When the U.S. government and its military talk about Mexico of late, they seem to use both sides of their mouths. While repeatedly stating that Mexico is ripe for "sudden collapse" and poses a "national security threat" to the US, they simultaneously praise Mexico President Felipe Calderon for restoring order and winning the war on drugs.
This is simply "drug war doublespeak," says Laura Carsten from the Americas Program of the Center for International Policy this week. Its purpose? To "assure funding and public support for the military model of combating illegal drug trafficking, despite the losses and overwhelming evidence that current strategies are not working."
A war rhetoric benefits US "doublespeakers" because it:
- Promotes the further militarization of the southern border
- Insures lucrative contracts for private defense and security firms
- Harvests federal aid for local politicians
- Justifies the Bush administration's Merida Initiative spending ($1.4 Billion)
- Promotes fear among US citizenry, greasing the wheel for more military spending.
By declaring the success of Calderon's offensive against organized crime as making great progress against illegal drug trafficking and the power of cartels, the Pentagon and US government sources are designating it as a program the US must support.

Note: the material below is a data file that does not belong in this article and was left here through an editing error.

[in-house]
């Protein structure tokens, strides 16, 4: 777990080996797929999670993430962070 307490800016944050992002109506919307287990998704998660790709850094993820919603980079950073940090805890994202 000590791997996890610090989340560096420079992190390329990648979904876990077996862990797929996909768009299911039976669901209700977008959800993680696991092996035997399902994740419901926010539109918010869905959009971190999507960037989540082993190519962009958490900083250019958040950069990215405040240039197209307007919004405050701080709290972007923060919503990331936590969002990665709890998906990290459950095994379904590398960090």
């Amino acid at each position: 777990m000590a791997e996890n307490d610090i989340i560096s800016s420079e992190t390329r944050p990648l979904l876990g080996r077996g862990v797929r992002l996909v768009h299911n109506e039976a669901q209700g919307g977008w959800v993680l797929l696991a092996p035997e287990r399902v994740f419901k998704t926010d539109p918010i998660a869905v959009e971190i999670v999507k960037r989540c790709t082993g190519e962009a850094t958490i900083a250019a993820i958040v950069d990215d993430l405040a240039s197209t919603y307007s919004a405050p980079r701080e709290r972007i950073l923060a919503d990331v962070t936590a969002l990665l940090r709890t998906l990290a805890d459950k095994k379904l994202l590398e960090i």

What would a viable response to this drug war look like?
1) The violence requires both the US and Mexico to recognize that the growth of transnational crime is not the subject of a blame game, but is rather a byproduct of globalization.
2) Further, both countries need to cut off defense contractors and private security companies' contracts.
3) Finally, both countries need to consider public health and treat drug addicts as patients, not criminals, and to deal with the illegal drug trade through rehabilitation, prevention, and harm reduction programs in local communities.
If we continue to rely on a military approach, which is ultimately a violence-based approach, to address the drug violence in Mexico and the US, then what we can expect in return is simply more violence.
For Democracy Now segment (3/13/09) featuring Laura Carsten, click here.